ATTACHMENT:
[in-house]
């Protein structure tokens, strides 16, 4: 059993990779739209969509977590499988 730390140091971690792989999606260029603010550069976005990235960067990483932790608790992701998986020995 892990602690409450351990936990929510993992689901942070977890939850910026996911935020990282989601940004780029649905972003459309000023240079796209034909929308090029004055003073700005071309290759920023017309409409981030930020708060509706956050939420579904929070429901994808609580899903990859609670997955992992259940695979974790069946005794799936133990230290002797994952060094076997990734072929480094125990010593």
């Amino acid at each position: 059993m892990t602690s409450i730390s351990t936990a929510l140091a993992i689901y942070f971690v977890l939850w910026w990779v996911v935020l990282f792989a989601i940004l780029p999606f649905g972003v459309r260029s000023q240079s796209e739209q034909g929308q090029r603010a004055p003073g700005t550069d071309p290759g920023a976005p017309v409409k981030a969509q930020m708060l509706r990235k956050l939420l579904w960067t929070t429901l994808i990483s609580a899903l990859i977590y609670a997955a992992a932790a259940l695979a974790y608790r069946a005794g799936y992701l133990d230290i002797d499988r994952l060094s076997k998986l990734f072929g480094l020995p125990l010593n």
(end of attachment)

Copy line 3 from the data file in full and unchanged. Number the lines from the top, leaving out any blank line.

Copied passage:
């Amino acid at each position: 059993m892990t602690s409450i730390s351990t936990a929510l140091a993992i689901y942070f971690v977890l939850w910026w990779v996911v935020l990282f792989a989601i940004l780029p999606f649905g972003v459309r260029s000023q240079s796209e739209q034909g929308q090029r603010a004055p003073g700005t550069d071309p290759g920023a976005p017309v409409k981030a969509q930020m708060l509706r990235k956050l939420l579904w960067t929070t429901l994808i990483s609580a899903l990859i977590y609670a997955a992992a932790a259940l695979a974790y608790r069946a005794g799936y992701l133990d230290i002797d499988r994952l060094s076997k998986l990734f072929g480094l020995p125990l010593n």